Android creator and disgraced former Google executive Andy Rubin has gone on some type of bizarre Twitter blocking spree, blocking virtually everyone who follows him on the site. Rubin now only has eight followers on the site, down from 11 on Wednesday and some 117,000 others that were following his account as of mid-September.
Rubin’s account is additionally set to protected, meaning all of his tweets can now only be viewed by those eight other accounts. It’s also difficult to determine who those remaining followers might be, as the protected status means they can’t be identified through his profile. According to Business Insider, activity-tracking bot Big Tech Alert shows that Rubin has blocked former Google CEO Eric Schmidt, chief of Facebook’s Libra cryptocurrency project David Marcus, YouTube CEO Susan Wojcicki, and even Twitter CEO Jack Dorsey.
One reason why Rubin might feel the need to go off the radar is obvious: After he left Google, it became public knowledge that he got the boot over credible allegations he had an extramarital affair with a subordinate and coerced her into oral sex.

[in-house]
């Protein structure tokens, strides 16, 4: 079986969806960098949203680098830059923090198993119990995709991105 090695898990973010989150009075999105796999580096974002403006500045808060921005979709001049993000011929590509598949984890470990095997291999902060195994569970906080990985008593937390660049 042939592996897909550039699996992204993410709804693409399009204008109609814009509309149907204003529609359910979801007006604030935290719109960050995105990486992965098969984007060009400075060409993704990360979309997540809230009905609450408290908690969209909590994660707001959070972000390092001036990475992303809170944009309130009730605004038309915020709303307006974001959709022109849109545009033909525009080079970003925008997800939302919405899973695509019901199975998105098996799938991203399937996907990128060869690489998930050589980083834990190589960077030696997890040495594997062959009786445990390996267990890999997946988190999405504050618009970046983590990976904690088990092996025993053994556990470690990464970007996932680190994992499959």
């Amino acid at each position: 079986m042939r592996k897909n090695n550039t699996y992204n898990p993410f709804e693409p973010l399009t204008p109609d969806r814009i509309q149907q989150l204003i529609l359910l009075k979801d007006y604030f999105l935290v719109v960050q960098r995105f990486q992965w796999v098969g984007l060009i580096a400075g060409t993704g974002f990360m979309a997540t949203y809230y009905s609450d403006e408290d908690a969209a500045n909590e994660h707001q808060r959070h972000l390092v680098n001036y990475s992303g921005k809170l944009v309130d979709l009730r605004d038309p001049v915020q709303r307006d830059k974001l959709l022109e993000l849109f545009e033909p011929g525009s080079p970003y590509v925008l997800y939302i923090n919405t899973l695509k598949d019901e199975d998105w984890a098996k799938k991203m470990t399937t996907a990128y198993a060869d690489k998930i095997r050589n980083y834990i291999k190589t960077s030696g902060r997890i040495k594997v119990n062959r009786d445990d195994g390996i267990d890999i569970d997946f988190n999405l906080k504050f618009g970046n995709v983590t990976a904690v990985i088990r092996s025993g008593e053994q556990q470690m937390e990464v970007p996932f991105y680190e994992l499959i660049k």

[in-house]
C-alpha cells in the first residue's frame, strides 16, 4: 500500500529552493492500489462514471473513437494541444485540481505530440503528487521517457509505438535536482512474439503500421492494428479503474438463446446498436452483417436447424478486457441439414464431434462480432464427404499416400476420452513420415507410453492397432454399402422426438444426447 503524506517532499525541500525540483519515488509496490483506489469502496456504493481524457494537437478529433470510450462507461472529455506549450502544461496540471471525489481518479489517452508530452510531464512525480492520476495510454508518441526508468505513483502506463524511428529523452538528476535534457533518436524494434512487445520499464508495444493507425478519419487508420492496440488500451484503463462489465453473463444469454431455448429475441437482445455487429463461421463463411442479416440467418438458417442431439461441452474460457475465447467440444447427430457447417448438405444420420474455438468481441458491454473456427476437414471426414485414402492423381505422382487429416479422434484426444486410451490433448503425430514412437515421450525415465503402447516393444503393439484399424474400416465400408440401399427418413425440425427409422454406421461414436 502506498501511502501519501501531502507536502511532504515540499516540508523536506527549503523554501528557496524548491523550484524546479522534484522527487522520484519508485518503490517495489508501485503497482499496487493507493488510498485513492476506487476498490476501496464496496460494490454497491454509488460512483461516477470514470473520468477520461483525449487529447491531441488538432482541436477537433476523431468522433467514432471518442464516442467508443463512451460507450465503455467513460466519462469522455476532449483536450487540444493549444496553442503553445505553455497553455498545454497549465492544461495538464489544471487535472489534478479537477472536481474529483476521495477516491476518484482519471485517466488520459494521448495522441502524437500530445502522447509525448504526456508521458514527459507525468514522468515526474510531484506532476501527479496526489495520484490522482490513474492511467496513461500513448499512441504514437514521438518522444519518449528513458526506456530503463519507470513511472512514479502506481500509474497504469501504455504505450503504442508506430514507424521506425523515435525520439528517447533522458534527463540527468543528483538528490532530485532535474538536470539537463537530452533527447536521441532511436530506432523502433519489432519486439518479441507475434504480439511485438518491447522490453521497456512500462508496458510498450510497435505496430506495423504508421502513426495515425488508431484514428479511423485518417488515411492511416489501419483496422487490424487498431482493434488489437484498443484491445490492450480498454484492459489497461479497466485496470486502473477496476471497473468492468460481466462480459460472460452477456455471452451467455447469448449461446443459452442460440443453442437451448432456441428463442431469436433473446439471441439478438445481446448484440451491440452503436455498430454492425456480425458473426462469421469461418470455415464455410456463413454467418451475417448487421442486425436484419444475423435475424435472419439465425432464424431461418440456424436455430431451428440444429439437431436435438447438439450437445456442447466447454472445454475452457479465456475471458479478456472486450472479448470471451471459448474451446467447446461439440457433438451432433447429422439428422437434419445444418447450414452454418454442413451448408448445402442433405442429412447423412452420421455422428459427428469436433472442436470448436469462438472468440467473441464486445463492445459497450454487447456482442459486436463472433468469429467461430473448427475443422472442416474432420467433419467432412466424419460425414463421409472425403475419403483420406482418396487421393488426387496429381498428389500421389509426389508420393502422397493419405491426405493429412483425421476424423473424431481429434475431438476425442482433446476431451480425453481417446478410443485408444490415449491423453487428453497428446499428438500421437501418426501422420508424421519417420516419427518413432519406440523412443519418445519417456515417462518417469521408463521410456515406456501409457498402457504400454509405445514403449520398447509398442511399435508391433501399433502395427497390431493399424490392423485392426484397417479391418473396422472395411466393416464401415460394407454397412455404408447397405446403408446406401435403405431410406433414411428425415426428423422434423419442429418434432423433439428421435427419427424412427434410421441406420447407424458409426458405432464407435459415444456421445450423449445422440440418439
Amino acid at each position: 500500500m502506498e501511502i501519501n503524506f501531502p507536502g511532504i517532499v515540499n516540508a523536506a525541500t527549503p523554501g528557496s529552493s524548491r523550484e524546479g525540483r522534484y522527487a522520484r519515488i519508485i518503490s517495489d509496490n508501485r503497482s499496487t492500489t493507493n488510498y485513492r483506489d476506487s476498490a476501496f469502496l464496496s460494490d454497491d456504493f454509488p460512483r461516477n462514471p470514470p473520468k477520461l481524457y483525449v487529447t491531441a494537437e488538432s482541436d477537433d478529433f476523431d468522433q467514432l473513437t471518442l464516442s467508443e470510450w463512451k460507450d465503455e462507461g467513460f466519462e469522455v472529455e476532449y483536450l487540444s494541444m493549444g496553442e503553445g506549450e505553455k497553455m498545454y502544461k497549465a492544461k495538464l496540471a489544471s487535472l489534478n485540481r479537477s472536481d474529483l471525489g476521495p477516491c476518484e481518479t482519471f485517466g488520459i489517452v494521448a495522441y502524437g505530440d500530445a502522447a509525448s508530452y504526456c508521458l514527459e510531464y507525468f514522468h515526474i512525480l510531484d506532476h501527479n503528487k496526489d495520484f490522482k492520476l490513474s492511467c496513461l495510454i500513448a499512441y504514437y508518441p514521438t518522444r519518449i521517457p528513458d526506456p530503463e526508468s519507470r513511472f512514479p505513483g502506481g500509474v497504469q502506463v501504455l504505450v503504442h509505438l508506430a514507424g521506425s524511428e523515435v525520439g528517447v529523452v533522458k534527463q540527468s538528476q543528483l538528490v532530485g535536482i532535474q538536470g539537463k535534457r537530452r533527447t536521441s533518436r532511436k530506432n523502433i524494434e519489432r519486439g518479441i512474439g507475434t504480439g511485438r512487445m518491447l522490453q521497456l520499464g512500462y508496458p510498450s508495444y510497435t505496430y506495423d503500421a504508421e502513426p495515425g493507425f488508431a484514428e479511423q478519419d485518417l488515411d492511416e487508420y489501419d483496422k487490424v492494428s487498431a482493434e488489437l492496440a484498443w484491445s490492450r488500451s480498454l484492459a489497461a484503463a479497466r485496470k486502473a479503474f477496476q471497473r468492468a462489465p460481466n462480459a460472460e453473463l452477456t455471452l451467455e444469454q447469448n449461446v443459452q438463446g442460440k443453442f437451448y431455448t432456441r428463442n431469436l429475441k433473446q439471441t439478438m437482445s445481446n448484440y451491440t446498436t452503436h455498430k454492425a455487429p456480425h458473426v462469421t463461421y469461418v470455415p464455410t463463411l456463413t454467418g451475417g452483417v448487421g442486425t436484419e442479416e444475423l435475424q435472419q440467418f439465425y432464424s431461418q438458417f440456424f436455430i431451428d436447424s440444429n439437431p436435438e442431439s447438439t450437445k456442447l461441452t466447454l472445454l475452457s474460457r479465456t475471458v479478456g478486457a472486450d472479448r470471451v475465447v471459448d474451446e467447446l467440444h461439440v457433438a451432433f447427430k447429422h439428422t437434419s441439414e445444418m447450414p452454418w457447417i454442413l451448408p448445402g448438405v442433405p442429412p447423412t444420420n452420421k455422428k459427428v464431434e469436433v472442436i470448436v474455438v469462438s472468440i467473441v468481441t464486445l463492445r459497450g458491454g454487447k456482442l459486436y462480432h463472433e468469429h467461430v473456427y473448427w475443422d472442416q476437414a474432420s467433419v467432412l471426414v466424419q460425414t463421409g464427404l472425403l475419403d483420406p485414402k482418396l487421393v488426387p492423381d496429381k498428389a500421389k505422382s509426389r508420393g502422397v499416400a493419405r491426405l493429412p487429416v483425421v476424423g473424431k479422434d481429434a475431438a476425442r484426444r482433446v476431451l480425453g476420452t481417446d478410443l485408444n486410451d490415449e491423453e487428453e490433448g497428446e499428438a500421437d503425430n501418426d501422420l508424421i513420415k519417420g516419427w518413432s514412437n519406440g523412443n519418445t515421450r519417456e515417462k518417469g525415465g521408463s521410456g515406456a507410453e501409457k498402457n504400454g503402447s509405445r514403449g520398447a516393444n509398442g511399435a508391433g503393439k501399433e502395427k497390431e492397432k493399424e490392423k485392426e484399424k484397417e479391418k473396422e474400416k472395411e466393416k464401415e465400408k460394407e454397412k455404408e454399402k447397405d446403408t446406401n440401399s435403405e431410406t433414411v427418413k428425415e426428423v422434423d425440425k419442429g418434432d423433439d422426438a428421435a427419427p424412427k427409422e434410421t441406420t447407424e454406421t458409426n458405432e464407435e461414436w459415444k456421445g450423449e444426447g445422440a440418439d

Rubin also walked away with a $90 million exit package, spurring massive employee protests at what was widely seen as Google going well out of its way to shield Rubin from any consequences. (It also didn’t help that Google staffers involved in organizing a walkout said they were retaliated against, while court documents in his divorce proceedings contained further claims like Rubin operating a “sex ring.”) The allegations have overshadowed all of Rubin’s subsequent work, such as his new company Essential and its Project Gem phone.
As Business Insider noted, even a quick search for Rubin’s handle on the site shows he’s been the target of invective on Twitter for quite some time (and deservedly so; he is not the victim here). So it’s possible Rubin finally concluded he couldn’t take it anymore and fled the site. That said, it’s also possible this is part of some ill-advised publicity stunt or that Rubin’s account was hacked—in which case the phrase “couldn’t happen to a nicer guy” absolutely does not apply.
Notably, a deadline for a shareholder investigation into the misconduct allegations by Google’s holding company Alphabet was set to expire on Dec. 13 before being extended on Thursday, after the blocking spree had begun. The Register Citizen reported on Friday that Rubin had for the second time slashed the asking price for his on-sale Silicon Valley mansion to $24.6 million, down from his original ask of $34.6 million last year.
Gizmodo has sent a follow request to Rubin’s account, and we’ll update this post in the exceptionally unlikely event he approves it.